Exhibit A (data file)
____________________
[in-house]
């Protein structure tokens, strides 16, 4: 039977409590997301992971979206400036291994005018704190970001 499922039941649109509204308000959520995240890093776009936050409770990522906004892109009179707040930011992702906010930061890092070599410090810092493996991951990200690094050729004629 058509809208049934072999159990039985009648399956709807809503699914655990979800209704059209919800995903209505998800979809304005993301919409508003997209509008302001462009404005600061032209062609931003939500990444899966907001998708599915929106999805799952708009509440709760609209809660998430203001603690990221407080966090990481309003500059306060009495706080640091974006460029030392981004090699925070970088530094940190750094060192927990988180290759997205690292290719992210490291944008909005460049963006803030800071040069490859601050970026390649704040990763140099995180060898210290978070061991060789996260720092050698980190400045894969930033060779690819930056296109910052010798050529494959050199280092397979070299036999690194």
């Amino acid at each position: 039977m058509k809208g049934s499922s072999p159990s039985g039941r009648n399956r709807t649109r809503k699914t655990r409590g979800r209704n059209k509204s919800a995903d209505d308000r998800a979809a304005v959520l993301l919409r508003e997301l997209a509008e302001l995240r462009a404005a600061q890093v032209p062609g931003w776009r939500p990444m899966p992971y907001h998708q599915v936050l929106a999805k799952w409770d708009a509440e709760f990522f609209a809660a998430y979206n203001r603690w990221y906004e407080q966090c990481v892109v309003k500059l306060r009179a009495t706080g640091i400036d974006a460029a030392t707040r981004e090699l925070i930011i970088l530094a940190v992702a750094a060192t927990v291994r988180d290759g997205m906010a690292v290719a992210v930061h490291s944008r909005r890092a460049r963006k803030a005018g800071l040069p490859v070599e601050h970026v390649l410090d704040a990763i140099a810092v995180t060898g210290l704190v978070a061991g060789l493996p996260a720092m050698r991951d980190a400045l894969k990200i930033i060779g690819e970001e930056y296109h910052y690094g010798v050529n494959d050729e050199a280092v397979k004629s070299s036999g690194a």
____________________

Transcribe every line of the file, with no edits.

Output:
[in-house]
């Protein structure tokens, strides 16, 4: 039977409590997301992971979206400036291994005018704190970001 499922039941649109509204308000959520995240890093776009936050409770990522906004892109009179707040930011992702906010930061890092070599410090810092493996991951990200690094050729004629 058509809208049934072999159990039985009648399956709807809503699914655990979800209704059209919800995903209505998800979809304005993301919409508003997209509008302001462009404005600061032209062609931003939500990444899966907001998708599915929106999805799952708009509440709760609209809660998430203001603690990221407080966090990481309003500059306060009495706080640091974006460029030392981004090699925070970088530094940190750094060192927990988180290759997205690292290719992210490291944008909005460049963006803030800071040069490859601050970026390649704040990763140099995180060898210290978070061991060789996260720092050698980190400045894969930033060779690819930056296109910052010798050529494959050199280092397979070299036999690194």
């Amino acid at each position: 039977m058509k809208g049934s499922s072999p159990s039985g039941r009648n399956r709807t649109r809503k699914t655990r409590g979800r209704n059209k509204s919800a995903d209505d308000r998800a979809a304005v959520l993301l919409r508003e997301l997209a509008e302001l995240r462009a404005a600061q890093v032209p062609g931003w776009r939500p990444m899966p992971y907001h998708q599915v936050l929106a999805k799952w409770d708009a509440e709760f990522f609209a809660a998430y979206n203001r603690w990221y906004e407080q966090c990481v892109v309003k500059l306060r009179a009495t706080g640091i400036d974006a460029a030392t707040r981004e090699l925070i930011i970088l530094a940190v992702a750094a060192t927990v291994r988180d290759g997205m906010a690292v290719a992210v930061h490291s944008r909005r890092a460049r963006k803030a005018g800071l040069p490859v070599e601050h970026v390649l410090d704040a990763i140099a810092v995180t060898g210290l704190v978070a061991g060789l493996p996260a720092m050698r991951d980190a400045l894969k990200i930033i060779g690819e970001e930056y296109h910052y690094g010798v050529n494959d050729e050199a280092v397979k004629s070299s036999g690194a």